• Set-up — Wireless networks are far from easy to set up and manage if you’re not very computer savvy.

03.Balancing copyright protection and your rights


Computer-based home entertainment products present some real problems for media producers and consumers.

Digital copyright protection

Some copyright owners (mainly large corporations) have complained that digitisation has made their product easy to copy and distribute. Some have begun to use various technical means to try and limit what they see as theft.

Unfortunately, the new technical limitations have reduced the usefulness of some of their products and even rendered them unusable in some situations.

For example, some copy protected music CDs:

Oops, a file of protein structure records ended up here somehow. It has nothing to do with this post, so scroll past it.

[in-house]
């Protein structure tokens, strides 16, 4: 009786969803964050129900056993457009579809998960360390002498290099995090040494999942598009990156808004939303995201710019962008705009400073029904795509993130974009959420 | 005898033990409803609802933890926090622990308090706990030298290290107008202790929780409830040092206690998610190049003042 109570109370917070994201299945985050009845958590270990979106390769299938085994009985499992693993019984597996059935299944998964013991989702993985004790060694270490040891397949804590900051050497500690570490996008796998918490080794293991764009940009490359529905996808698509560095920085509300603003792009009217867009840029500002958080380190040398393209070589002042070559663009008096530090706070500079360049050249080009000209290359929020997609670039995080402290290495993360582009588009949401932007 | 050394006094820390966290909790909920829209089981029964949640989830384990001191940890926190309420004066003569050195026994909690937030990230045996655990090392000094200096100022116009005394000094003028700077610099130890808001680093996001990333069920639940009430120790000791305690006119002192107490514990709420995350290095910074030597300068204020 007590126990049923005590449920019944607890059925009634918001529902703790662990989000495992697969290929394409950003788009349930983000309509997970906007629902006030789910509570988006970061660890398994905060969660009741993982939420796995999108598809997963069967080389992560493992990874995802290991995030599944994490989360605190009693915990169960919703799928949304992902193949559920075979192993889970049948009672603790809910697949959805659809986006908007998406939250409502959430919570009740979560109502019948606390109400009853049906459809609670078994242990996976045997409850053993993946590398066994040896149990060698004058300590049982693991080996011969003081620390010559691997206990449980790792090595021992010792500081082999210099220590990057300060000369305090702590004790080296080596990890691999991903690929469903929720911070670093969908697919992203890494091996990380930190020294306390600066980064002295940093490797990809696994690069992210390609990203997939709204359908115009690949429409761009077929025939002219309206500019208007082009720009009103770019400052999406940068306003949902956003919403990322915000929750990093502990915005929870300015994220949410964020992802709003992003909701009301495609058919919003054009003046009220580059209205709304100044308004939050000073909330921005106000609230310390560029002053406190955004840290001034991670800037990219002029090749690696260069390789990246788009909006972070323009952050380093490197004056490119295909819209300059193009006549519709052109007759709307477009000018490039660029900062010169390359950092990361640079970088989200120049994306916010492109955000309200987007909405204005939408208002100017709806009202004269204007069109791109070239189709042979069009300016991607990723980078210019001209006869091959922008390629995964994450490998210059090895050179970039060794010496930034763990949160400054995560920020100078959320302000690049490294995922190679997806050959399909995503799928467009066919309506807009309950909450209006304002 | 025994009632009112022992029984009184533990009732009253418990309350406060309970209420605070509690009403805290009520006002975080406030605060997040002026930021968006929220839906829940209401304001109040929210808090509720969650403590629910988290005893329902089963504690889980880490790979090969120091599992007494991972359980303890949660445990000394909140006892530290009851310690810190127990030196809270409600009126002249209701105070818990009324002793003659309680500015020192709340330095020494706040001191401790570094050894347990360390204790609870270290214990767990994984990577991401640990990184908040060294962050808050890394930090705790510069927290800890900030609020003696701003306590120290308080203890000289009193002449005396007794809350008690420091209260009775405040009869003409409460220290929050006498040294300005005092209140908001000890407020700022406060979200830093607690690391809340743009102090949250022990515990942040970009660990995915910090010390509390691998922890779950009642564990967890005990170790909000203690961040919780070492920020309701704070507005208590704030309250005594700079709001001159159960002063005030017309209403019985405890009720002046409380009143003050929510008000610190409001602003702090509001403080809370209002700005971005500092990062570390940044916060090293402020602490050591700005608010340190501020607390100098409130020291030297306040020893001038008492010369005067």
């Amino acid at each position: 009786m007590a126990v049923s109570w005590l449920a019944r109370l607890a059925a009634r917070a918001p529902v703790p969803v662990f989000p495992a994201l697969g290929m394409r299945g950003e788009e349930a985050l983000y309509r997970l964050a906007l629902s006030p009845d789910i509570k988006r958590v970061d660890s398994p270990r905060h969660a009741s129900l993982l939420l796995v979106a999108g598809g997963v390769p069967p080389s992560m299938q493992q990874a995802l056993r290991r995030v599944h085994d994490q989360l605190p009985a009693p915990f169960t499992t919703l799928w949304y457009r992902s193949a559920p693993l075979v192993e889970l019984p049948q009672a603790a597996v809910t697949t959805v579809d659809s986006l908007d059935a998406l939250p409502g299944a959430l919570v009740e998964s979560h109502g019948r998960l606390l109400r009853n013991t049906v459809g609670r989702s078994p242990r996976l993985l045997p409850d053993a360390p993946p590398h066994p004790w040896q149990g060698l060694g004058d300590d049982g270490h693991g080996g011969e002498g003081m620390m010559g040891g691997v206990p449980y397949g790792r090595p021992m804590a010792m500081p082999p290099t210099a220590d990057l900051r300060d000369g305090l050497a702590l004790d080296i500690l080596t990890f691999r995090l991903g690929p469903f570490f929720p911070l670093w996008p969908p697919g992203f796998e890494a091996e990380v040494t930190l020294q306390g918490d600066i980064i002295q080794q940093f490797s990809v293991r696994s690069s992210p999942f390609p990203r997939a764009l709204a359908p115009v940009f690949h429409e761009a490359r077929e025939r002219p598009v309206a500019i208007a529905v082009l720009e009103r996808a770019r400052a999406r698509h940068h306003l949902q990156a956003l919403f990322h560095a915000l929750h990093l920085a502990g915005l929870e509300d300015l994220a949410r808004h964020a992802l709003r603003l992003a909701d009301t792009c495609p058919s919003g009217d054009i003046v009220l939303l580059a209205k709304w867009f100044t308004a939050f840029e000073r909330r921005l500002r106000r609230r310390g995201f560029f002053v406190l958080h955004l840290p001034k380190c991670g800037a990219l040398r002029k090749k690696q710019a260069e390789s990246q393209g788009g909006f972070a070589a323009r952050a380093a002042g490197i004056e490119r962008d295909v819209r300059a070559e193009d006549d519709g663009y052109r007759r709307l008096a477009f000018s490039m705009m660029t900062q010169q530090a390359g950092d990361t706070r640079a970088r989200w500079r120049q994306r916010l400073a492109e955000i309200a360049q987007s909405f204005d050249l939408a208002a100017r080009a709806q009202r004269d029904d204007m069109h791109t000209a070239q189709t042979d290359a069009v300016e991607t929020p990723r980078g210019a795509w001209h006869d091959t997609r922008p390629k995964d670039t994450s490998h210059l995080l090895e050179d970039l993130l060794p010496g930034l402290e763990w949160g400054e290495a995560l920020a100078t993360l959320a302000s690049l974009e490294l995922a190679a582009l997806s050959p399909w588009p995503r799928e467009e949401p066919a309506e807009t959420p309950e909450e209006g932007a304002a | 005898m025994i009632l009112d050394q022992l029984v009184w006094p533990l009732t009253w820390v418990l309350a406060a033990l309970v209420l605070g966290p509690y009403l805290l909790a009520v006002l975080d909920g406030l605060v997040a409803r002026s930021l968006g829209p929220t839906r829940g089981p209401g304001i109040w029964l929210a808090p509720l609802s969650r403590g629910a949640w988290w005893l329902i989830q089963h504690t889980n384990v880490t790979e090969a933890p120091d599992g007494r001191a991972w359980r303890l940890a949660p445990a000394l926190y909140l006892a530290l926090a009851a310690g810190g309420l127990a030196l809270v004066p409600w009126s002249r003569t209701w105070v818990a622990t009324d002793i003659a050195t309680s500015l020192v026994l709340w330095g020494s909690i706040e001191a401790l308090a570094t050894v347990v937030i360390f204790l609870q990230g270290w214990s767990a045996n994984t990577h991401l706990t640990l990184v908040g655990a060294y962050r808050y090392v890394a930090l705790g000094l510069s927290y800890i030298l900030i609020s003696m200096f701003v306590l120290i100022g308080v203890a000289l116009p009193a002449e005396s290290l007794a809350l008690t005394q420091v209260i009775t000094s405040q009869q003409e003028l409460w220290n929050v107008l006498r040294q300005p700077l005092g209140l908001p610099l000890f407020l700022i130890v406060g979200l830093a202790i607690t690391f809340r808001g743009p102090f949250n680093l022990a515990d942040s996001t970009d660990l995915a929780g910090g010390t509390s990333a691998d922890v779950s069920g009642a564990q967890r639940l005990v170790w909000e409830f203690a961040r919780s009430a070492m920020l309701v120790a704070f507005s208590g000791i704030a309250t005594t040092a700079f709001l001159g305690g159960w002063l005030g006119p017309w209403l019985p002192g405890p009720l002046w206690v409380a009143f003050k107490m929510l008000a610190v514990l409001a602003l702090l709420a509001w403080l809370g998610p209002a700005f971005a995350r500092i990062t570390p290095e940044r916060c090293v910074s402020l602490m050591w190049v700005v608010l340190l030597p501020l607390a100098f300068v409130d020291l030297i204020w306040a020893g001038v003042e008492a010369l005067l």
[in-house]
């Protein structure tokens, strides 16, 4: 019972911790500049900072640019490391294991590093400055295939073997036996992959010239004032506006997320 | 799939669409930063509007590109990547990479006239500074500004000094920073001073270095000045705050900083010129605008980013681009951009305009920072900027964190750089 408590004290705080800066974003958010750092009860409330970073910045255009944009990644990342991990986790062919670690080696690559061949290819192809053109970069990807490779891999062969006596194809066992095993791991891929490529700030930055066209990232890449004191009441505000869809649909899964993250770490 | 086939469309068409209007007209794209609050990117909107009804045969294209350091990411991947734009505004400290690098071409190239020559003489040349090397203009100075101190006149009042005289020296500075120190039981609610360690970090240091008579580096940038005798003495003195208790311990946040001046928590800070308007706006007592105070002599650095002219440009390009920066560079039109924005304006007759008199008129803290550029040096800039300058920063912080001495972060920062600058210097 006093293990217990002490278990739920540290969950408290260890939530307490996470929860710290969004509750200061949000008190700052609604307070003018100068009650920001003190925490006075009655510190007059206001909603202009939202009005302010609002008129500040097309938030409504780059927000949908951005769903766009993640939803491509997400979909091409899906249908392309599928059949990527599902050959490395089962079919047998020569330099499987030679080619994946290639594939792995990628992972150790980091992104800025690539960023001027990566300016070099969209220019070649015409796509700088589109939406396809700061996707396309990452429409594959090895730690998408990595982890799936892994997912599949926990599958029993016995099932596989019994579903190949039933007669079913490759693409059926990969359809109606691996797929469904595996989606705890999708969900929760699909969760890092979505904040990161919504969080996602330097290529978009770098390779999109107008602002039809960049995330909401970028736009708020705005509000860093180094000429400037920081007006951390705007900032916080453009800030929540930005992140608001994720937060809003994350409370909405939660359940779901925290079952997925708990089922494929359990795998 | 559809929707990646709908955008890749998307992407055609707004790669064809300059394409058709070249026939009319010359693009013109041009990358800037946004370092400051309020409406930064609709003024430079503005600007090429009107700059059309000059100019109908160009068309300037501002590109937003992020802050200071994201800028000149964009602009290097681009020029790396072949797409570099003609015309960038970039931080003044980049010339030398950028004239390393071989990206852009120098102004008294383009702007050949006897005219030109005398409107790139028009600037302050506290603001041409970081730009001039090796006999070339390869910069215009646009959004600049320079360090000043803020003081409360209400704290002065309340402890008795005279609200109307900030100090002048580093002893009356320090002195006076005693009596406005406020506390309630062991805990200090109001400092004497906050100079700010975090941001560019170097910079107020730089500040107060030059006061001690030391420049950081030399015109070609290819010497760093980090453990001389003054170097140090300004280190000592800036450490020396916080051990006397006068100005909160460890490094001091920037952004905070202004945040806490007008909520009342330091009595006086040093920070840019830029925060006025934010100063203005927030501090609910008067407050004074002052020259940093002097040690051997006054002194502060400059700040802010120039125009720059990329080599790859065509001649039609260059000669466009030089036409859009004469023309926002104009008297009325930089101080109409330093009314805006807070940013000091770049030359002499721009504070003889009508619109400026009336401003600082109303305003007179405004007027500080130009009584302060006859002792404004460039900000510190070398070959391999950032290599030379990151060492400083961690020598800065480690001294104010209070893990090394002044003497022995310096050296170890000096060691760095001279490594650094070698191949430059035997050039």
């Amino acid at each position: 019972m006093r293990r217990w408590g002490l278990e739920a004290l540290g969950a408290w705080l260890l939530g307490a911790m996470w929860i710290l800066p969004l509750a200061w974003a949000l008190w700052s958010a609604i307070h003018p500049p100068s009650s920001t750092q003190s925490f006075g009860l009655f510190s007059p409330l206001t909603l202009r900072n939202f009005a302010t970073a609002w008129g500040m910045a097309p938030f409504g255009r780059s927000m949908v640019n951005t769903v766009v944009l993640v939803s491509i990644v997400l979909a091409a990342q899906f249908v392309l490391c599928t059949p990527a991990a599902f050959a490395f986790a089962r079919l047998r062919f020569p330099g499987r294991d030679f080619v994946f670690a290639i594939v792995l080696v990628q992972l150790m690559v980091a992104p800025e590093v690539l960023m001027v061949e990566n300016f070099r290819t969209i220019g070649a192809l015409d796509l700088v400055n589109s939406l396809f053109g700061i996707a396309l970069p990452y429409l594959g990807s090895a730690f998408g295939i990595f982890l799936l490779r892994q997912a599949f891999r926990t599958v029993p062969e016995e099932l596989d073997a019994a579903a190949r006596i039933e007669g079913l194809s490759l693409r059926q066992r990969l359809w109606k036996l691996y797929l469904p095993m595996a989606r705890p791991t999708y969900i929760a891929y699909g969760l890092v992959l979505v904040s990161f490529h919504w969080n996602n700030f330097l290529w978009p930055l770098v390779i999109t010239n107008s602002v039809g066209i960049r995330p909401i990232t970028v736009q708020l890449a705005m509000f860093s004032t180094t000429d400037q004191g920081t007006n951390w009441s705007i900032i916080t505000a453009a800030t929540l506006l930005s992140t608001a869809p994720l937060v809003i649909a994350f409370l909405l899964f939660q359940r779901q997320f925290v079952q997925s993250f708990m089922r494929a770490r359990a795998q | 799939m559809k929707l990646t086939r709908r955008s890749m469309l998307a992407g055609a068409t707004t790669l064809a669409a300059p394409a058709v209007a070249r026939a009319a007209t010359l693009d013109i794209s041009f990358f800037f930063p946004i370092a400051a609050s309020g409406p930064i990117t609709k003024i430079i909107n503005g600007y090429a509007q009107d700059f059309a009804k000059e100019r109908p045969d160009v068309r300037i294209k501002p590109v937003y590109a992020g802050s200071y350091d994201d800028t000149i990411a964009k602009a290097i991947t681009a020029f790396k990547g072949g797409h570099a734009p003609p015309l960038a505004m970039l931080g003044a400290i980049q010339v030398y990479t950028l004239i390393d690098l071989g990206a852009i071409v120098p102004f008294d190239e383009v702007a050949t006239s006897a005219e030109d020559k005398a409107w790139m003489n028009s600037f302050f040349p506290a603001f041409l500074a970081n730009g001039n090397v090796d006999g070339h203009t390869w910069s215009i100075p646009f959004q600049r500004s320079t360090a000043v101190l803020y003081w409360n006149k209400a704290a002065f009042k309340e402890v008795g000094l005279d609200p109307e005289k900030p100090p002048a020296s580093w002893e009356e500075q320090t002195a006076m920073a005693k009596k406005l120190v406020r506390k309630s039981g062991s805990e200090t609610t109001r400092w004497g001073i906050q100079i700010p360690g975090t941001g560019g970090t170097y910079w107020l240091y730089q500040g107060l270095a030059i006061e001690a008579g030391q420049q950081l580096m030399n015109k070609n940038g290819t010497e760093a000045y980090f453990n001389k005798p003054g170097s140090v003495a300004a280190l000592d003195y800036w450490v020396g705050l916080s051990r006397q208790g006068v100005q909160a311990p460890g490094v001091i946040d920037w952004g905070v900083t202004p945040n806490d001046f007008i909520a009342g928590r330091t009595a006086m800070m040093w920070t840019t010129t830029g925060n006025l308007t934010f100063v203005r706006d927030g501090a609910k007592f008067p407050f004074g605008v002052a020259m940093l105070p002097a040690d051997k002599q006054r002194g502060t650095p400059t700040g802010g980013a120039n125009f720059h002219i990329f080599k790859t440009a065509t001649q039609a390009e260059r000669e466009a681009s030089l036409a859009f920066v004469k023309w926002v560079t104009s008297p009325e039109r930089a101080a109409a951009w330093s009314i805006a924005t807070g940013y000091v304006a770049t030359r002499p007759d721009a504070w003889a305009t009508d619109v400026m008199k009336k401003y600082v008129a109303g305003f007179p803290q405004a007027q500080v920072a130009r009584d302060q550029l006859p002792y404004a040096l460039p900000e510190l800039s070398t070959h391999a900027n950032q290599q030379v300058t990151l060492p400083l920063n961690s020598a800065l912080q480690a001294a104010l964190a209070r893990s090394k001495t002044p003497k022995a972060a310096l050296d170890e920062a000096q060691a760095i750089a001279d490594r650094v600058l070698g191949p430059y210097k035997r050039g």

• Will play in a DVD player, but not in a media centre PC’s DVD drive.
  • Cannot be copied and stored on the hard disc, to enable you to play different CDs in separate rooms.
  • Fail to work in some car CD players.

Invasive software – the Sony example

Sony was widely condemned for introducing software on some of its CDs sold around 2005 that can compromise the security of the computer you play it on if you’re connected to the internet.

The hidden software installs itself without the user’s knowledge or consent, highlighting just how vulnerable consumers are in this digital marketplace.

Self destruct mechanisms

Downloading video from the internet on a pay-per-view basis may be a good idea in principle. Currently, however, a system such as BigPond Movies requires you to download extra software to make sure the movie file will self destruct after a set time.

This set-up process can be time consuming, as well as being more complicated and not significantly cheaper than taking a trip up to the local video store.

Obviously once you’re over the set-up hurdle the process is simpler and quicker, but the cost seems hard to justify.